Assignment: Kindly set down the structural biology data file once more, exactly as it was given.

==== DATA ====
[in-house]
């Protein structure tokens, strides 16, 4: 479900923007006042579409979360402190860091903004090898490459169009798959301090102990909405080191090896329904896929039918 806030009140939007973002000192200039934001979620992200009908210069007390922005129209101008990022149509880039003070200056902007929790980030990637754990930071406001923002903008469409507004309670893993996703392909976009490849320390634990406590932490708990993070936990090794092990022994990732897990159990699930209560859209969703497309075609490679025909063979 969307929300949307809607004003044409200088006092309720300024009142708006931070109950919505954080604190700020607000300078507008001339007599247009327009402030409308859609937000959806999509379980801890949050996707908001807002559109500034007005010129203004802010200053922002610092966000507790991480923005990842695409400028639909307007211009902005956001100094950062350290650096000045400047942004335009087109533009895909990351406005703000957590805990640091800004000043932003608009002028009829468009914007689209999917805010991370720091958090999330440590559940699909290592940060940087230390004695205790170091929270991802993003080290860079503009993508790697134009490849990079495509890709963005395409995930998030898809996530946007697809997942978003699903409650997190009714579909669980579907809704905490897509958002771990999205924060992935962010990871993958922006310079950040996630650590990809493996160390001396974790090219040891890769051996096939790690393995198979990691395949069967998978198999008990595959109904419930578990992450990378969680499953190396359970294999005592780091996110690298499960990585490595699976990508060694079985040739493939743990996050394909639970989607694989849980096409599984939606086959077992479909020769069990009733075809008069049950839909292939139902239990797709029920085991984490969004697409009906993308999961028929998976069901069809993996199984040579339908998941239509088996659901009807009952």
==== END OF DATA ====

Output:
[in-house]
């Protein structure tokens, strides 16, 4: 479900923007006042579409979360402190860091903004090898490459169009798959301090102990909405080191090896329904896929039918 806030009140939007973002000192200039934001979620992200009908210069007390922005129209101008990022149509880039003070200056902007929790980030990637754990930071406001923002903008469409507004309670893993996703392909976009490849320390634990406590932490708990993070936990090794092990022994990732897990159990699930209560859209969703497309075609490679025909063979 969307929300949307809607004003044409200088006092309720300024009142708006931070109950919505954080604190700020607000300078507008001339007599247009327009402030409308859609937000959806999509379980801890949050996707908001807002559109500034007005010129203004802010200053922002610092966000507790991480923005990842695409400028639909307007211009902005956001100094950062350290650096000045400047942004335009087109533009895909990351406005703000957590805990640091800004000043932003608009002028009829468009914007689209999917805010991370720091958090999330440590559940699909290592940060940087230390004695205790170091929270991802993003080290860079503009993508790697134009490849990079495509890709963005395409995930998030898809996530946007697809997942978003699903409650997190009714579909669980579907809704905490897509958002771990999205924060992935962010990871993958922006310079950040996630650590990809493996160390001396974790090219040891890769051996096939790690393995198979990691395949069967998978198999008990595959109904419930578990992450990378969680499953190396359970294999005592780091996110690298499960990585490595699976990508060694079985040739493939743990996050394909639970989607694989849980096409599984939606086959077992479909020769069990009733075809008069049950839909292939139902239990797709029920085991984490969004697409009906993308999961028929998976069901069809993996199984040579339908998941239509088996659901009807009952």